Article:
Multi-million dollar COVID-19 fraudster trades mansion for a prison cell
For Immediate Release
U.S. Attorney's Office, Southern District of Texas
HOUSTON – A 33-year-old Richmond man who operated a medical supply company in Porter has been ordered to federal prison for a massive fraud that resulted in losses of $17 million, announced U.S. Attorney Alamdar S. Hamdani.
Caleb M. McCreless pleaded guilty May 2.
U.S. District Judge Sim Lake has now ordered him to prison for 110 months to be immediately followed by three years of supervised release and restitution of $36,279,780 to 11 different victims. Before imposing the sentence, the court noted the opportunistic nature of the crime. Given the sheer amount of loss McCreless caused, Judge Lake added that the victims would probably never be paid back in full.
“Mansions, a Rolls Royce, a lavish lifestyle, and good old fashioned greed motivated Caleb McCreless to take advantage of a nation’s emergency, exploiting the most vulnerable amongst us,” said Hamdani. “McCreless started his scheme by taking almost $1 million from the hands of those trying to treat Native American elders at a time when COVID-19 was decimating that population. His action were deplorable, and now it’s time to pay. No more cars, no more mansions, just a small cell.”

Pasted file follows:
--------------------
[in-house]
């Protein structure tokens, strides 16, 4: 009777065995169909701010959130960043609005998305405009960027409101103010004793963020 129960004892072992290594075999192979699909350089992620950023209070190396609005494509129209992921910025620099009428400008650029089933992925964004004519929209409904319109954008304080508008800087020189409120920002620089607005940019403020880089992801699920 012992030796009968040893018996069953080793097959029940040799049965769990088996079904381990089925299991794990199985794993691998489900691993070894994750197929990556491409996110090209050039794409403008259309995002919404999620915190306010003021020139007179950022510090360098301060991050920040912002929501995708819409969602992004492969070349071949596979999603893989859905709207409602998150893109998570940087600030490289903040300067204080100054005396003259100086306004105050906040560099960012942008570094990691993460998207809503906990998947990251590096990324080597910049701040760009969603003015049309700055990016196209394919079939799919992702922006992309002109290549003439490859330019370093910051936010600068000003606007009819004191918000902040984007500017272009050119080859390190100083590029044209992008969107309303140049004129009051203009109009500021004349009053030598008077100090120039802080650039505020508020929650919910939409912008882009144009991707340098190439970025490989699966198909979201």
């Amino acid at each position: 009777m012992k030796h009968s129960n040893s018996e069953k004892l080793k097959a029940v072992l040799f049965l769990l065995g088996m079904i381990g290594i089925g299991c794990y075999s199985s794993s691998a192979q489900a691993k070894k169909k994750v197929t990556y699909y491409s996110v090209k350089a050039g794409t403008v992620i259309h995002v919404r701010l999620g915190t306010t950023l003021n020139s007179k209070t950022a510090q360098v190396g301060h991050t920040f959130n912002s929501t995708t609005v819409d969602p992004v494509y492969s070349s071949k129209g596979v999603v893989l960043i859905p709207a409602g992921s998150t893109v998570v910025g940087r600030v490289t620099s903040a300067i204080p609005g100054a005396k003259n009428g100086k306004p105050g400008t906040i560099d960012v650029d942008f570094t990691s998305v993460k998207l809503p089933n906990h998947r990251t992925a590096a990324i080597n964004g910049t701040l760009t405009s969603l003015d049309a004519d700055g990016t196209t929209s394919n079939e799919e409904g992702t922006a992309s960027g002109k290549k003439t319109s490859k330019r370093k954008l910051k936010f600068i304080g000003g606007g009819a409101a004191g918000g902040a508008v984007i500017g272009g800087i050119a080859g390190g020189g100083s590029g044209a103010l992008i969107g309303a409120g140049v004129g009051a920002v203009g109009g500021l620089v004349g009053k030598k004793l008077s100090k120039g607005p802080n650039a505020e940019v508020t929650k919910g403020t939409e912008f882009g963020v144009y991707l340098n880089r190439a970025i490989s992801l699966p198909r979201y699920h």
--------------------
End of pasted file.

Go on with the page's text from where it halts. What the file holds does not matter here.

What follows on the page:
McCreless orchestrated a scheme to defraud retail buyers in the medical services sector by promising to deliver high-grade surgical gloves he did not have. He took initial payments that ran into the millions, but never delivered gloves or only delivered a small portion of them at a vastly inferior quality.
McCreless admitted when he ran out of victims from May 2020 through spring 2021, he induced millions in payments from his victims by offering surgical gloves from a trusted Chinese company. But, McCreless actually had no such relationship.
After taking the money, he would try to stall the victims and then eventually stopped communicating with them. Many failed deals ended in civil litigation. McCreless used the money to pay off co-conspirators and fund a lavish lifestyle such as buying exotic vehicles and a mansion.
Almost a dozen victims from across the United States, including Texas, lost over $17 million in the scheme.
McCreless has been and will remain in custody pending transfer to a U.S. Bureau of Prisons facility to be determined in the near future.
The FBI and Harris County Constable’s Office Precinct 1 conducted the investigation. Assistant U.S. Attorney Thomas Carter prosecuted the case.
Updated September 21, 2023